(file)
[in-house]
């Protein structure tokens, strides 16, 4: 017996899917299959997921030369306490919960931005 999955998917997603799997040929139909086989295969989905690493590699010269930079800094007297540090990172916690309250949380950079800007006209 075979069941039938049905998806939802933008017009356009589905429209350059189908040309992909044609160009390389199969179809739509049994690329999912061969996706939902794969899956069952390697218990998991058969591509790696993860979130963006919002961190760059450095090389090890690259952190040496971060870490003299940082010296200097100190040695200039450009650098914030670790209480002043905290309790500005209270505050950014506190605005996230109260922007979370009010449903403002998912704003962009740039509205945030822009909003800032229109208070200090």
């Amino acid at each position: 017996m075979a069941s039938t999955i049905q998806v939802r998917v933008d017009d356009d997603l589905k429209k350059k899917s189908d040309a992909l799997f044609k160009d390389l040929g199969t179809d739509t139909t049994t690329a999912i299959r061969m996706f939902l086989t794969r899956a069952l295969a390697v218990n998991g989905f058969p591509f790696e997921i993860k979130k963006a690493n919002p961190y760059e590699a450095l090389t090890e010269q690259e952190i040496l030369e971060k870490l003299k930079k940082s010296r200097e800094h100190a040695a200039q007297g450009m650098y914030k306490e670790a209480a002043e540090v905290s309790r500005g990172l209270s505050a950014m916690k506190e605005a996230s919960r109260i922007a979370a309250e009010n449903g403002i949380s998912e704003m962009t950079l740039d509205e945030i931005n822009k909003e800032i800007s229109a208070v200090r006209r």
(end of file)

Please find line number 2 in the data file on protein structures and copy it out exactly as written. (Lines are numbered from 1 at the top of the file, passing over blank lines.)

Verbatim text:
């Protein structure tokens, strides 16, 4: 017996899917299959997921030369306490919960931005 999955998917997603799997040929139909086989295969989905690493590699010269930079800094007297540090990172916690309250949380950079800007006209 075979069941039938049905998806939802933008017009356009589905429209350059189908040309992909044609160009390389199969179809739509049994690329999912061969996706939902794969899956069952390697218990998991058969591509790696993860979130963006919002961190760059450095090389090890690259952190040496971060870490003299940082010296200097100190040695200039450009650098914030670790209480002043905290309790500005209270505050950014506190605005996230109260922007979370009010449903403002998912704003962009740039509205945030822009909003800032229109208070200090």